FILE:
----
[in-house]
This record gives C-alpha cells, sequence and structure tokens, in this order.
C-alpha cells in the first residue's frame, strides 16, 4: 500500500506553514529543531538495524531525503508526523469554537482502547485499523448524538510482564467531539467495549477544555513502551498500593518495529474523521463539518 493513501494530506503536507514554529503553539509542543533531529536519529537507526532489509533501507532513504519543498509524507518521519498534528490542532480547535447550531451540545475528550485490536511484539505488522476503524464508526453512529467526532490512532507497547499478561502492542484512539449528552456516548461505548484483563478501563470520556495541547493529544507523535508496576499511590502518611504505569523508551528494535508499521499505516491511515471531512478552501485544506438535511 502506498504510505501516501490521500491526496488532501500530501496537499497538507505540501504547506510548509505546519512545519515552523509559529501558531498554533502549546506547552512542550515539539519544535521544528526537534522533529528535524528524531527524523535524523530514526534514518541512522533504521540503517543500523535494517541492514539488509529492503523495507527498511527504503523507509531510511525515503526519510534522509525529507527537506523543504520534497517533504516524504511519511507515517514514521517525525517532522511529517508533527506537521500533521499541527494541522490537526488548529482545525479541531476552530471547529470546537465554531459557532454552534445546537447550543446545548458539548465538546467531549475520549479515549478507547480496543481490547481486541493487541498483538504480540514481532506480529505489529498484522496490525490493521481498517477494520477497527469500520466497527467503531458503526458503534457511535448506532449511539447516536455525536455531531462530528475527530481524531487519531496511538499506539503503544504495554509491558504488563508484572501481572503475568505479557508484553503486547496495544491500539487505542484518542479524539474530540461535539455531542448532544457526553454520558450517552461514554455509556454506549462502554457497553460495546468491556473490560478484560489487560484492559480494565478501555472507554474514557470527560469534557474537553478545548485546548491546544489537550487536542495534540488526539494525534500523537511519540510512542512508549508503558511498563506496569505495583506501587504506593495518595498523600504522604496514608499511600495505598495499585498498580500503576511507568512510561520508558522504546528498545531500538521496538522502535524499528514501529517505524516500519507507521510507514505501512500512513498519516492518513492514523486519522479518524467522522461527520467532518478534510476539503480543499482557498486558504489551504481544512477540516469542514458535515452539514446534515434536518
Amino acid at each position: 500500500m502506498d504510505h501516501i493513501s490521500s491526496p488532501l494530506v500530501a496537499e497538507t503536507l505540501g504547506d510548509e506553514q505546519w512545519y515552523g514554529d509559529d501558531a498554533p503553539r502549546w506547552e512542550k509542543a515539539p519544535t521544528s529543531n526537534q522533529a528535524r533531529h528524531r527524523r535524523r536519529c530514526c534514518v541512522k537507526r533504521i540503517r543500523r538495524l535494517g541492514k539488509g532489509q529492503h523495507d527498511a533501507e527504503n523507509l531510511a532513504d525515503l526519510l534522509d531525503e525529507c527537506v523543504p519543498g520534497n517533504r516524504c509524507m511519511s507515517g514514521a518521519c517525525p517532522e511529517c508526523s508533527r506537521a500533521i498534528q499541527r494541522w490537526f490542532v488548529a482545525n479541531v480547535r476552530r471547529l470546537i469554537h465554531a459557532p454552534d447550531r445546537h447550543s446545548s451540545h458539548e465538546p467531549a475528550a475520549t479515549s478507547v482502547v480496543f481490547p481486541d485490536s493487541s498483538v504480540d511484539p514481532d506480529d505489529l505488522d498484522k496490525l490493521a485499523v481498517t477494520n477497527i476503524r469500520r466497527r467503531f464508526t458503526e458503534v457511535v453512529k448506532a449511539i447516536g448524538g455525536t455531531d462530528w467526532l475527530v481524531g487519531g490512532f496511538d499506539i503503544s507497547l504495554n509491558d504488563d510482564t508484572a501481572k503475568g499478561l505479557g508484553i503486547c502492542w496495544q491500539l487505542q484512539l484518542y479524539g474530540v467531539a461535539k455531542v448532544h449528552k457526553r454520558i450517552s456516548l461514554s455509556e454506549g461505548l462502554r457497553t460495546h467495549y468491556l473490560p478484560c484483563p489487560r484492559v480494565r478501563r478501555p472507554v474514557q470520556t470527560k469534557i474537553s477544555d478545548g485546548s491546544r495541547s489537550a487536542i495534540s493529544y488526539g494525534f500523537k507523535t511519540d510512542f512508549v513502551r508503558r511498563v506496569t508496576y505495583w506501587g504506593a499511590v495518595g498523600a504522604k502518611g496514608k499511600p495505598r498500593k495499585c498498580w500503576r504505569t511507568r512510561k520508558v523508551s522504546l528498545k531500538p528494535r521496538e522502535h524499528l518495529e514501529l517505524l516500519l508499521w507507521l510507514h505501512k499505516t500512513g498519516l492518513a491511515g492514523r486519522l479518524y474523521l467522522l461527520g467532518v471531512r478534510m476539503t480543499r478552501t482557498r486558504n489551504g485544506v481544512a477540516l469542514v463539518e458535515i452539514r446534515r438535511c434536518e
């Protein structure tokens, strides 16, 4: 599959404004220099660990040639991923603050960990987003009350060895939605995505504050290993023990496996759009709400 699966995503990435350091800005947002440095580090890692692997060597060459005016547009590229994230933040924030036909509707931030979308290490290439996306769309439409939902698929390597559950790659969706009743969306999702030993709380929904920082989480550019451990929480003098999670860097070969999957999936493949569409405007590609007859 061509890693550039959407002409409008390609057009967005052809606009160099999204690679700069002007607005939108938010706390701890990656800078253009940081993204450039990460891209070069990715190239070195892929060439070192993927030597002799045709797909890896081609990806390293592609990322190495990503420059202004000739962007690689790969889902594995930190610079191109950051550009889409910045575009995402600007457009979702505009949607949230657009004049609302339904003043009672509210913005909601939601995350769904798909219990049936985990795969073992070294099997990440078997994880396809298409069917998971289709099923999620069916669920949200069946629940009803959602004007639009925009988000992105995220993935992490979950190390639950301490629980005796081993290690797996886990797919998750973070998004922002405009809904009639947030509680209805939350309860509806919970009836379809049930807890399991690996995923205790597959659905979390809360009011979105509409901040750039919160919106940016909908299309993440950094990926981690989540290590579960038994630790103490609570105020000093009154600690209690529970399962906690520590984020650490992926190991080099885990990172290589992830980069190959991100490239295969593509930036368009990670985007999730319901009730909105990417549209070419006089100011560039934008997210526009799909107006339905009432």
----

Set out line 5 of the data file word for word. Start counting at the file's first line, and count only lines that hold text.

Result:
């Protein structure tokens, strides 16, 4: 599959404004220099660990040639991923603050960990987003009350060895939605995505504050290993023990496996759009709400 699966995503990435350091800005947002440095580090890692692997060597060459005016547009590229994230933040924030036909509707931030979308290490290439996306769309439409939902698929390597559950790659969706009743969306999702030993709380929904920082989480550019451990929480003098999670860097070969999957999936493949569409405007590609007859 061509890693550039959407002409409008390609057009967005052809606009160099999204690679700069002007607005939108938010706390701890990656800078253009940081993204450039990460891209070069990715190239070195892929060439070192993927030597002799045709797909890896081609990806390293592609990322190495990503420059202004000739962007690689790969889902594995930190610079191109950051550009889409910045575009995402600007457009979702505009949607949230657009004049609302339904003043009672509210913005909601939601995350769904798909219990049936985990795969073992070294099997990440078997994880396809298409069917998971289709099923999620069916669920949200069946629940009803959602004007639009925009988000992105995220993935992490979950190390639950301490629980005796081993290690797996886990797919998750973070998004922002405009809904009639947030509680209805939350309860509806919970009836379809049930807890399991690996995923205790597959659905979390809360009011979105509409901040750039919160919106940016909908299309993440950094990926981690989540290590579960038994630790103490609570105020000093009154600690209690529970399962906690520590984020650490992926190991080099885990990172290589992830980069190959991100490239295969593509930036368009990670985007999730319901009730909105990417549209070419006089100011560039934008997210526009799909107006339905009432």